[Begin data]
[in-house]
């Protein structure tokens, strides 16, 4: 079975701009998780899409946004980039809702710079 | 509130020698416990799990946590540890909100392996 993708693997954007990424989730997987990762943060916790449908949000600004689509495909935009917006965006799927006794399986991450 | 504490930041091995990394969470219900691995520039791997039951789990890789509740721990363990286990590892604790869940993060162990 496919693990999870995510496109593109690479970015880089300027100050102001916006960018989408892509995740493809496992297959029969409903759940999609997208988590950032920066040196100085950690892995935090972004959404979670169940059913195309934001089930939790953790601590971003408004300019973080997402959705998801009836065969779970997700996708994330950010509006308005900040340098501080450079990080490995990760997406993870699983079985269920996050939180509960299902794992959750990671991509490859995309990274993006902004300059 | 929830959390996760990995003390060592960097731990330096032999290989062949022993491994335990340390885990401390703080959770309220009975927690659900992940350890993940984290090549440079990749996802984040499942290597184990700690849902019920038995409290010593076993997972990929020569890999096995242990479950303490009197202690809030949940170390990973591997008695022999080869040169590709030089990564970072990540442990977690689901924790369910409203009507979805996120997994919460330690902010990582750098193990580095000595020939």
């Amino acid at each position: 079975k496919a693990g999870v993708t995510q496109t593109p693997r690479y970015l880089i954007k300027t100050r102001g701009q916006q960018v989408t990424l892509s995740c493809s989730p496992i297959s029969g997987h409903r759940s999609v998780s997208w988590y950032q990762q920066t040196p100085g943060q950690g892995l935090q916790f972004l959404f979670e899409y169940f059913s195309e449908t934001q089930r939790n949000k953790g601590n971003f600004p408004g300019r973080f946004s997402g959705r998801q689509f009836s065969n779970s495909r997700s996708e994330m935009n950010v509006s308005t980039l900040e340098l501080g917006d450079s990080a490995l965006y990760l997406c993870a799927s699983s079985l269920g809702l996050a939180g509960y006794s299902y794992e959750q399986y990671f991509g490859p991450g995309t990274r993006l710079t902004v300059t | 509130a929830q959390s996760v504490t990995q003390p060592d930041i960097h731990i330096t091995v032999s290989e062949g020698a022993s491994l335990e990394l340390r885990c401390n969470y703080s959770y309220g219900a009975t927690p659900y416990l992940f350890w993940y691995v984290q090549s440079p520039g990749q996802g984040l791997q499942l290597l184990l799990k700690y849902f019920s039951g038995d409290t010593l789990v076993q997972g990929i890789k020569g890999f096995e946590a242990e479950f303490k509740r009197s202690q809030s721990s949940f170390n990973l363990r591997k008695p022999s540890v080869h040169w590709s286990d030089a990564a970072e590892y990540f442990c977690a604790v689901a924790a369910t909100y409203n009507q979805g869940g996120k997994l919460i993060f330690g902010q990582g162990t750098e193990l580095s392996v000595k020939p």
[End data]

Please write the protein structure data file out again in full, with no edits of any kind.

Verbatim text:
[in-house]
């Protein structure tokens, strides 16, 4: 079975701009998780899409946004980039809702710079 | 509130020698416990799990946590540890909100392996 993708693997954007990424989730997987990762943060916790449908949000600004689509495909935009917006965006799927006794399986991450 | 504490930041091995990394969470219900691995520039791997039951789990890789509740721990363990286990590892604790869940993060162990 496919693990999870995510496109593109690479970015880089300027100050102001916006960018989408892509995740493809496992297959029969409903759940999609997208988590950032920066040196100085950690892995935090972004959404979670169940059913195309934001089930939790953790601590971003408004300019973080997402959705998801009836065969779970997700996708994330950010509006308005900040340098501080450079990080490995990760997406993870699983079985269920996050939180509960299902794992959750990671991509490859995309990274993006902004300059 | 929830959390996760990995003390060592960097731990330096032999290989062949022993491994335990340390885990401390703080959770309220009975927690659900992940350890993940984290090549440079990749996802984040499942290597184990700690849902019920038995409290010593076993997972990929020569890999096995242990479950303490009197202690809030949940170390990973591997008695022999080869040169590709030089990564970072990540442990977690689901924790369910409203009507979805996120997994919460330690902010990582750098193990580095000595020939």
């Amino acid at each position: 079975k496919a693990g999870v993708t995510q496109t593109p693997r690479y970015l880089i954007k300027t100050r102001g701009q916006q960018v989408t990424l892509s995740c493809s989730p496992i297959s029969g997987h409903r759940s999609v998780s997208w988590y950032q990762q920066t040196p100085g943060q950690g892995l935090q916790f972004l959404f979670e899409y169940f059913s195309e449908t934001q089930r939790n949000k953790g601590n971003f600004p408004g300019r973080f946004s997402g959705r998801q689509f009836s065969n779970s495909r997700s996708e994330m935009n950010v509006s308005t980039l900040e340098l501080g917006d450079s990080a490995l965006y990760l997406c993870a799927s699983s079985l269920g809702l996050a939180g509960y006794s299902y794992e959750q399986y990671f991509g490859p991450g995309t990274r993006l710079t902004v300059t | 509130a929830q959390s996760v504490t990995q003390p060592d930041i960097h731990i330096t091995v032999s290989e062949g020698a022993s491994l335990e990394l340390r885990c401390n969470y703080s959770y309220g219900a009975t927690p659900y416990l992940f350890w993940y691995v984290q090549s440079p520039g990749q996802g984040l791997q499942l290597l184990l799990k700690y849902f019920s039951g038995d409290t010593l789990v076993q997972g990929i890789k020569g890999f096995e946590a242990e479950f303490k509740r009197s202690q809030s721990s949940f170390n990973l363990r591997k008695p022999s540890v080869h040169w590709s286990d030089a990564a970072e590892y990540f442990c977690a604790v689901a924790a369910t909100y409203n009507q979805g869940g996120k997994l919460i993060f330690g902010q990582g162990t750098e193990l580095s392996v000595k020939p």